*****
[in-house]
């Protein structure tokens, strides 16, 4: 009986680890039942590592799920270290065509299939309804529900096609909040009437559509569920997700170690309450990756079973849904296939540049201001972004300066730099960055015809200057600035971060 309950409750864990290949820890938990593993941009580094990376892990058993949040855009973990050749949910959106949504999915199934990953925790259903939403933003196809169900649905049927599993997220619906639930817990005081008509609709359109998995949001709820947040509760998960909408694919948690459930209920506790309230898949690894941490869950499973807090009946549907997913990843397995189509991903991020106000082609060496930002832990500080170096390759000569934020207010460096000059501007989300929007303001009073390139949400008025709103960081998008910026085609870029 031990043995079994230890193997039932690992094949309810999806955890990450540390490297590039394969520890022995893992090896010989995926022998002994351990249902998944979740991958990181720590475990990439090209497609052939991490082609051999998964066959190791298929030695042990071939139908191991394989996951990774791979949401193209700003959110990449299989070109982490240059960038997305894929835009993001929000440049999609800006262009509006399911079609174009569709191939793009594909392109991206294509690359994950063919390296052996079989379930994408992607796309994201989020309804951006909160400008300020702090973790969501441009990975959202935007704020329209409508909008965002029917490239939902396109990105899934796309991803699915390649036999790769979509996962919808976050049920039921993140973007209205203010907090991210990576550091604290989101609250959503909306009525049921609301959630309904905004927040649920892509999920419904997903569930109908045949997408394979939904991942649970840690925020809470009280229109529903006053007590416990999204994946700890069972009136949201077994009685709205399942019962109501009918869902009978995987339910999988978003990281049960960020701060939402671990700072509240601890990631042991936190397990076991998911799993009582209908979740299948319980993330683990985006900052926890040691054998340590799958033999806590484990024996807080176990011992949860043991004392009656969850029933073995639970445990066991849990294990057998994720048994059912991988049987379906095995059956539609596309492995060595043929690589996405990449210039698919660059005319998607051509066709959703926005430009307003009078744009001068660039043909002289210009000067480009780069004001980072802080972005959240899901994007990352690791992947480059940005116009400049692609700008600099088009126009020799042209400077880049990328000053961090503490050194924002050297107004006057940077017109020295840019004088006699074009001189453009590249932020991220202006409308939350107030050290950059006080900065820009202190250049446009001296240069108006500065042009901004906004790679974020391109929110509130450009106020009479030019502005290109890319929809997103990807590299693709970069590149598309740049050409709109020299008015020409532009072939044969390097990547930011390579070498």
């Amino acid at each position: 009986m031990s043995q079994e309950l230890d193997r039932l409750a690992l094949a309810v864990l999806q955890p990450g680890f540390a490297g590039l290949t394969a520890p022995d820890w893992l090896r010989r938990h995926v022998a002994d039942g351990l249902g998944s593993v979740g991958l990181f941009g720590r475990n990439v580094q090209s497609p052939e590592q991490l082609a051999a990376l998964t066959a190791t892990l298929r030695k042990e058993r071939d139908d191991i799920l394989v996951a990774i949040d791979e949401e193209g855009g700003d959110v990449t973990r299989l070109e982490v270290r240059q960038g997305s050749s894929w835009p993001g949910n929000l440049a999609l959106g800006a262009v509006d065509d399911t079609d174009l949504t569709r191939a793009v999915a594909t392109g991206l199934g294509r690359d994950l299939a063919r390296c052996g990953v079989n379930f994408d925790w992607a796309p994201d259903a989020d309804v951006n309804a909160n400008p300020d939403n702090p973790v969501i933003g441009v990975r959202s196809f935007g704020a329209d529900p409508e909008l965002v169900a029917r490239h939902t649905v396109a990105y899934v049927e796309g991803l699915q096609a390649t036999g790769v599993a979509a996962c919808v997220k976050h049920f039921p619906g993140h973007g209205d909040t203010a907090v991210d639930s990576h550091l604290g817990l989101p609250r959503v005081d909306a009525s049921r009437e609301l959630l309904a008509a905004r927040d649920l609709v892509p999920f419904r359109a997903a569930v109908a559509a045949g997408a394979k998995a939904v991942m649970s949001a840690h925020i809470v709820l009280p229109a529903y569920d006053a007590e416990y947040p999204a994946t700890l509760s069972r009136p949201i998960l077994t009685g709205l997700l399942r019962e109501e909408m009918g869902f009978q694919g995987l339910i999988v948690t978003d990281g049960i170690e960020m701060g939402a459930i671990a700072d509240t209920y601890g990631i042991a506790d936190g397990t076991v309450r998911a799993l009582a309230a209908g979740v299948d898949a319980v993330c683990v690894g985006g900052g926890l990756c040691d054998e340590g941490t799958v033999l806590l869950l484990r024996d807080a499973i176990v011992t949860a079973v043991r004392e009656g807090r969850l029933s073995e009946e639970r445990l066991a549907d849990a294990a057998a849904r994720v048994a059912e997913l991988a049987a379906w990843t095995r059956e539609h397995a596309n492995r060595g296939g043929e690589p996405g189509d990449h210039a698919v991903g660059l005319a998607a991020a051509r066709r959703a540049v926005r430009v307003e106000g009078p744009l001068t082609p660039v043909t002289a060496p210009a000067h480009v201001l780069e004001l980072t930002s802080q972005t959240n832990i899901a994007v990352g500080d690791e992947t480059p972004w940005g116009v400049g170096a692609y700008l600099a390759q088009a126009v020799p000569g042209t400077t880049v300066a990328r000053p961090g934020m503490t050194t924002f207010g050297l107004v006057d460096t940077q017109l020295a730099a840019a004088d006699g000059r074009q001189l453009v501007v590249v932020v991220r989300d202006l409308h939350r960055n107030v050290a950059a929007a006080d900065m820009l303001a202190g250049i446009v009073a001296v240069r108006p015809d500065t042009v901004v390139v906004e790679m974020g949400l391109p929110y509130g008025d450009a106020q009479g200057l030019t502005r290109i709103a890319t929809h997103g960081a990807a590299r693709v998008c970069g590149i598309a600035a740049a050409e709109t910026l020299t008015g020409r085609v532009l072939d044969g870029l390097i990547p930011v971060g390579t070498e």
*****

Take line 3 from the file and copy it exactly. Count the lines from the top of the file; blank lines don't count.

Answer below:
């Amino acid at each position: 009986m031990s043995q079994e309950l230890d193997r039932l409750a690992l094949a309810v864990l999806q955890p990450g680890f540390a490297g590039l290949t394969a520890p022995d820890w893992l090896r010989r938990h995926v022998a002994d039942g351990l249902g998944s593993v979740g991958l990181f941009g720590r475990n990439v580094q090209s497609p052939e590592q991490l082609a051999a990376l998964t066959a190791t892990l298929r030695k042990e058993r071939d139908d191991i799920l394989v996951a990774i949040d791979e949401e193209g855009g700003d959110v990449t973990r299989l070109e982490v270290r240059q960038g997305s050749s894929w835009p993001g949910n929000l440049a999609l959106g800006a262009v509006d065509d399911t079609d174009l949504t569709r191939a793009v999915a594909t392109g991206l199934g294509r690359d994950l299939a063919r390296c052996g990953v079989n379930f994408d925790w992607a796309p994201d259903a989020d309804v951006n309804a909160n400008p300020d939403n702090p973790v969501i933003g441009v990975r959202s196809f935007g704020a329209d529900p409508e909008l965002v169900a029917r490239h939902t649905v396109a990105y899934v049927e796309g991803l699915q096609a390649t036999g790769v599993a979509a996962c919808v997220k976050h049920f039921p619906g993140h973007g209205d909040t203010a907090v991210d639930s990576h550091l604290g817990l989101p609250r959503v005081d909306a009525s049921r009437e609301l959630l309904a008509a905004r927040d649920l609709v892509p999920f419904r359109a997903a569930v109908a559509a045949g997408a394979k998995a939904v991942m649970s949001a840690h925020i809470v709820l009280p229109a529903y569920d006053a007590e416990y947040p999204a994946t700890l509760s069972r009136p949201i998960l077994t009685g709205l997700l399942r019962e109501e909408m009918g869902f009978q694919g995987l339910i999988v948690t978003d990281g049960i170690e960020m701060g939402a459930i671990a700072d509240t209920y601890g990631i042991a506790d936190g397990t076991v309450r998911a799993l009582a309230a209908g979740v299948d898949a319980v993330c683990v690894g985006g900052g926890l990756c040691d054998e340590g941490t799958v033999l806590l869950l484990r024996d807080a499973i176990v011992t949860a079973v043991r004392e009656g807090r969850l029933s073995e009946e639970r445990l066991a549907d849990a294990a057998a849904r994720v048994a059912e997913l991988a049987a379906w990843t095995r059956e539609h397995a596309n492995r060595g296939g043929e690589p996405g189509d990449h210039a698919v991903g660059l005319a998607a991020a051509r066709r959703a540049v926005r430009v307003e106000g009078p744009l001068t082609p660039v043909t002289a060496p210009a000067h480009v201001l780069e004001l980072t930002s802080q972005t959240n832990i899901a994007v990352g500080d690791e992947t480059p972004w940005g116009v400049g170096a692609y700008l600099a390759q088009a126009v020799p000569g042209t400077t880049v300066a990328r000053p961090g934020m503490t050194t924002f207010g050297l107004v006057d460096t940077q017109l020295a730099a840019a004088d006699g000059r074009q001189l453009v501007v590249v932020v991220r989300d202006l409308h939350r960055n107030v050290a950059a929007a006080d900065m820009l303001a202190g250049i446009v009073a001296v240069r108006p015809d500065t042009v901004v390139v906004e790679m974020g949400l391109p929110y509130g008025d450009a106020q009479g200057l030019t502005r290109i709103a890319t929809h997103g960081a990807a590299r693709v998008c970069g590149i598309a600035a740049a050409e709109t910026l020299t008015g020409r085609v532009l072939d044969g870029l390097i990547p930011v971060g390579t070498e």